“Police leadership need to hopefully have a mechanism in place, whereby members can feel safe and trust that making a sexual harassment complaint will be heard and will be treated with the seriousness it deserves,” she said. “Ignoring these problems only diminishes the effectiveness of the police because the impact is far-reaching.”
New West not immune
Heafey said she has no doubt that Chief Const. Dave Jansen and his NWPD executives are on top of this issue, but she’s sure the board would support any mechanisms that may be developed to prevent this problem from ever tainting the New Westminster Police Department. She’d like the NWPD to become a leader in this area.
Heafey, who was sworn in as a board member on May 6, told the board she debated on whether or not she should report on the matter to the police board. She apologized to the chief if she had “crossed any lines.”
“When I was interviewed it was clear that the city wants its police service to be human rights based and to treat its citizens in that manner,” she said. “Human rights principles need also to be applied to all members of the police service.”
Mayor Jonathan Cote, who chairs the police board, thanked Heafey for jumping in and participating in the important session and bringing information back to the board.
“It can’t be ignored because it can find its way to seep into the culture,” he said. “Police departments and paramilitary type organizations, unfortunately, they have a history of having greater incidences of these sexual discrimination and abuse issues. Even just looking at the recent news about the Canadian military challenges, sometimes these can embed into the culture and we do want to take it seriously. As a small force, I think this gives us a good opportunity to look and have this discussion here, and have some meaningful dialogue.”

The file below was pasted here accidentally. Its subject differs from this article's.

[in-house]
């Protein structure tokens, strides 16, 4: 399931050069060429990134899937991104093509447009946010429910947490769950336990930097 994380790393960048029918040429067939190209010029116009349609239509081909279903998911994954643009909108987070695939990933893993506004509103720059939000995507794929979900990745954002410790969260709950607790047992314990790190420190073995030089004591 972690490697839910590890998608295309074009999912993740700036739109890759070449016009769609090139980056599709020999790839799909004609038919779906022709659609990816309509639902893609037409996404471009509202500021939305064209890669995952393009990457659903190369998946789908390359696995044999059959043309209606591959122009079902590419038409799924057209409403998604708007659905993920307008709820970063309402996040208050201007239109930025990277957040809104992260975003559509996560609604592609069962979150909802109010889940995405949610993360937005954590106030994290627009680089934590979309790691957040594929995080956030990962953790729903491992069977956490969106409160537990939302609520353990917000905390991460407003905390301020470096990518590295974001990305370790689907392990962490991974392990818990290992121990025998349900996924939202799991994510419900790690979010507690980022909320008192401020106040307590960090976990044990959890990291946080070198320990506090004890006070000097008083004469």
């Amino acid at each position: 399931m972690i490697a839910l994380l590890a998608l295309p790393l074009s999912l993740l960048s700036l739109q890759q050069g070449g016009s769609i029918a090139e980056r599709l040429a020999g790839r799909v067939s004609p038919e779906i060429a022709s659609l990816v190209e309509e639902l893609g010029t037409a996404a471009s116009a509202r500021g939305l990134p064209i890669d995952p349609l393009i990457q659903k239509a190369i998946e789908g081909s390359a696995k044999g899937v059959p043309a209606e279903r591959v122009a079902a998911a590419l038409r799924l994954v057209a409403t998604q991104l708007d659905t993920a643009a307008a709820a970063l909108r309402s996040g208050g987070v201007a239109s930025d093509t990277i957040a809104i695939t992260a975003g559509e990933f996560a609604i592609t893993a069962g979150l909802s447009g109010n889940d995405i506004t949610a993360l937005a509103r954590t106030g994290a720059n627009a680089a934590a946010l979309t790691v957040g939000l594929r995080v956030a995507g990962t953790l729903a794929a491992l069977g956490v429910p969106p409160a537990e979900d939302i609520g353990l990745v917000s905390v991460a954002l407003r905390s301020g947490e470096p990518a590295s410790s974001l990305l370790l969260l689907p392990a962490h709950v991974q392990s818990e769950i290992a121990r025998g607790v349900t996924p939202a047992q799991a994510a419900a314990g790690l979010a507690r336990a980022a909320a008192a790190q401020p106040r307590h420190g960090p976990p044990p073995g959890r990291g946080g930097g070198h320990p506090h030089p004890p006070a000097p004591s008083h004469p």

Cote said he’d like the NWPD to report back to the board to elaborate on initiatives that have taken place to date and provide some thoughts on how the department can be proactive in building the type of culture it wants within the organization.
Jansen said the police department has done a number of things on this front, such as updating its policy on respectful workplaces and requiring all sworn and civilian staff to take respectful workplace training related to harassment. He said work on the diversity, equity, inclusion and antiracism framework that’s underway has some overlap in training and policies regarding this issue.
“We aren’t immune from that,” he said of harassment. “If you look at size of the organization, yes, there are larger police organizations across Canada but that doesn’t mean that we haven’t had, nor can I say we will never have, situations in the workplace. It’s incumbent on us to have processes in place to make it as safe as possible for staff to come forward and feel like they, number 1, are going to be heard, are going to be believed, and there’s concrete steps forward that we can take as an organization.”
Jansen noted that when issues like this come forward they now fall under the purview of the Office of the Police Complaint Commissioner of British Columbia.
“I think the benefit to that is that there is an independent person who oversees all of these investigations, has authority to make decisions based upon the findings that may come out of any investigations,” he said.
NWPD management will report back to the police board in the fall.
“No lines were crossed at all,” Jansen told Heafey. “I appreciate the passion and the insight.”